Appreciating the new economics of the minimum wage
In the introduction to their book, “Myth and Measurement: The New Economics of the Minimum Wage,” authors David Card and Alan Krueger cite a poll of economists from the late 1940s in which 90 percent of respondents agreed that raising the minimum wage increased unemployment for minimum-wage workers. Last year, however, the Initiative on Global Markets Forum at the University of Chicago Booth School of Business asked a panel of prominent economists if employment for low-wage workers in the United States would “substantially” decline if the nation’s minimum wage were increased to $15 by 2020. Only 26 percent of the economists polled agreed with that statement; 38 percent of the economists were uncertain.
What shifted the opinion among economists on the impact of raising the minimum wage? Much of the shift can be attributed to Card and Krueger’s book and the economic research that followed.
“Myth and Measurement” was recently re-released as a 20th anniversary edition. While it’s common now to hear that raising the minimum wage won’t increase unemployment, the initial empirical work by Card and Krueger wasn’t immediately embraced by other economists. According to a recent profile of Card by Peter Walker of the International Monetary Fund, some economists staged panels at the annual meeting of the American Economic Association criticizing Card’s work on the minimum wage and other topics after he won the John Bates Clark medal in 1995.
And it makes sense why some economists would find Card and Krueger’s results so shocking and at times literally unbelievable. Simple supply and demand tells us that if a higher minimum wage pushes a wage rate above its equilibrium level, then the amount of labor demanded by firms will decline and the number of jobs will drop as a result. But that’s the simple theory of supply and demand in a perfectly competitive labor market. Card and Krueger’s analysis—along with further work by other economists—shows that the predictions of the perfectly competitive market don’t come true.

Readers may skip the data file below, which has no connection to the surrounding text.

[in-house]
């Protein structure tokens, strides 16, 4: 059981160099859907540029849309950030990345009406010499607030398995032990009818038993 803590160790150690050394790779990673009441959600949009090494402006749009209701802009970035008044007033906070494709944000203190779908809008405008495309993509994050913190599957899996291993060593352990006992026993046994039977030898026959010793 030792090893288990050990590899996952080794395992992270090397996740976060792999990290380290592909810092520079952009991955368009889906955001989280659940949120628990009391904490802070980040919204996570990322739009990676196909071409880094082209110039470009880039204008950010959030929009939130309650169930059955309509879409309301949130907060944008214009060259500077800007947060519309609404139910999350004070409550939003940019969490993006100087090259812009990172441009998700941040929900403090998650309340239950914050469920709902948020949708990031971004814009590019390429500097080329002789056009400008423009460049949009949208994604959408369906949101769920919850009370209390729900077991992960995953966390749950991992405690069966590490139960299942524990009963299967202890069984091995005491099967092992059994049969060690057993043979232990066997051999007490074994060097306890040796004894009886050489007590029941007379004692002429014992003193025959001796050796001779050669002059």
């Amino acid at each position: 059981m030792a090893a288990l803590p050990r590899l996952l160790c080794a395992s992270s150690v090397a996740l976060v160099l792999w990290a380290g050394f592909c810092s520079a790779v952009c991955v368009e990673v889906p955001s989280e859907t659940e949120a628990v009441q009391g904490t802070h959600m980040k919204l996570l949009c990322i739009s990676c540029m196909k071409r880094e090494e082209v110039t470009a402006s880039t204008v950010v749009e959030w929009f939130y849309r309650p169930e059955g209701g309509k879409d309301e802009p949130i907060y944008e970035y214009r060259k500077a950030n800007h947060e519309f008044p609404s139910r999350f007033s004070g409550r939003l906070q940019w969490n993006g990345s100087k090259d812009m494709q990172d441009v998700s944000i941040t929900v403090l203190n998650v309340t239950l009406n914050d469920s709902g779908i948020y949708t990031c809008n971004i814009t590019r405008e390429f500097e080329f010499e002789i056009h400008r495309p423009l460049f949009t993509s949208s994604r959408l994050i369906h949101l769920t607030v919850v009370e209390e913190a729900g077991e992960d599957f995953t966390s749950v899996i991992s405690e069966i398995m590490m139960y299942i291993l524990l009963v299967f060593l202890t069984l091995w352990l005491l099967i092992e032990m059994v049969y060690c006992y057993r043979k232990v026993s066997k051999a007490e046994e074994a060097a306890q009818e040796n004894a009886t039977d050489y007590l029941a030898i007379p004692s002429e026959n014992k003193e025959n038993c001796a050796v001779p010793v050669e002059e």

Of course, not everyone in the economics profession hasn’t come to the same conclusion as Card and Krueger. There are recent studies that find significant and sizable negative effects on employment. However, a look at studies on this question since 2000 finds the average effect on employment from raising the minimum wage is pretty small. That’s one reason why many economists see a role for imperfect competition in the labor market. Whether these results are applicable for bigger increases in the minimum wage, say to $15, remains an open question, reflected by the uncertainty of economists answering the IGM survey.
Still, this is a remarkable shift from where the economics profession was before the release of “Myth and Measurement.” There’s now a robust debate about not just the effect of a specific public policy, but the correct model for understanding the low-wage labor market. Appeals to supply-and-demand curves just won’t cut it anymore. We can all only wish something we write has that kind of impact.